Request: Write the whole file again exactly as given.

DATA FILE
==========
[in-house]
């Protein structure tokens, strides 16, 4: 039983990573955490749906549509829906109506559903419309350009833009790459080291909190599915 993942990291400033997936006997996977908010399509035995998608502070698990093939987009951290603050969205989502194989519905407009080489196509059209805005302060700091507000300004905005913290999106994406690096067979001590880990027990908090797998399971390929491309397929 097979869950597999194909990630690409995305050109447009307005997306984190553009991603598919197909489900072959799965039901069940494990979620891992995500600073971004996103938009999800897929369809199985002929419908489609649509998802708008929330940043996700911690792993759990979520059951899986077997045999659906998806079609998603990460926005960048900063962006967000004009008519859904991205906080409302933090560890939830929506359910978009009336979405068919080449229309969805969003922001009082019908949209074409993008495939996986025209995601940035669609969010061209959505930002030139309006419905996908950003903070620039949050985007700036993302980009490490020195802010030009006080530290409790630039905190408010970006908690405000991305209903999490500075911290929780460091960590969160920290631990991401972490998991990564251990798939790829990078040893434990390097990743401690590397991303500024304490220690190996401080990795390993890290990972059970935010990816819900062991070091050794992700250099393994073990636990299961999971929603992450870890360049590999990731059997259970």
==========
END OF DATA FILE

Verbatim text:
[in-house]
């Protein structure tokens, strides 16, 4: 039983990573955490749906549509829906109506559903419309350009833009790459080291909190599915 993942990291400033997936006997996977908010399509035995998608502070698990093939987009951290603050969205989502194989519905407009080489196509059209805005302060700091507000300004905005913290999106994406690096067979001590880990027990908090797998399971390929491309397929 097979869950597999194909990630690409995305050109447009307005997306984190553009991603598919197909489900072959799965039901069940494990979620891992995500600073971004996103938009999800897929369809199985002929419908489609649509998802708008929330940043996700911690792993759990979520059951899986077997045999659906998806079609998603990460926005960048900063962006967000004009008519859904991205906080409302933090560890939830929506359910978009009336979405068919080449229309969805969003922001009082019908949209074409993008495939996986025209995601940035669609969010061209959505930002030139309006419905996908950003903070620039949050985007700036993302980009490490020195802010030009006080530290409790630039905190408010970006908690405000991305209903999490500075911290929780460091960590969160920290631990991401972490998991990564251990798939790829990078040893434990390097990743401690590397991303500024304490220690190996401080990795390993890290990972059970935010990816819900062991070091050794992700250099393994073990636990299961999971929603992450870890360049590999990731059997259970």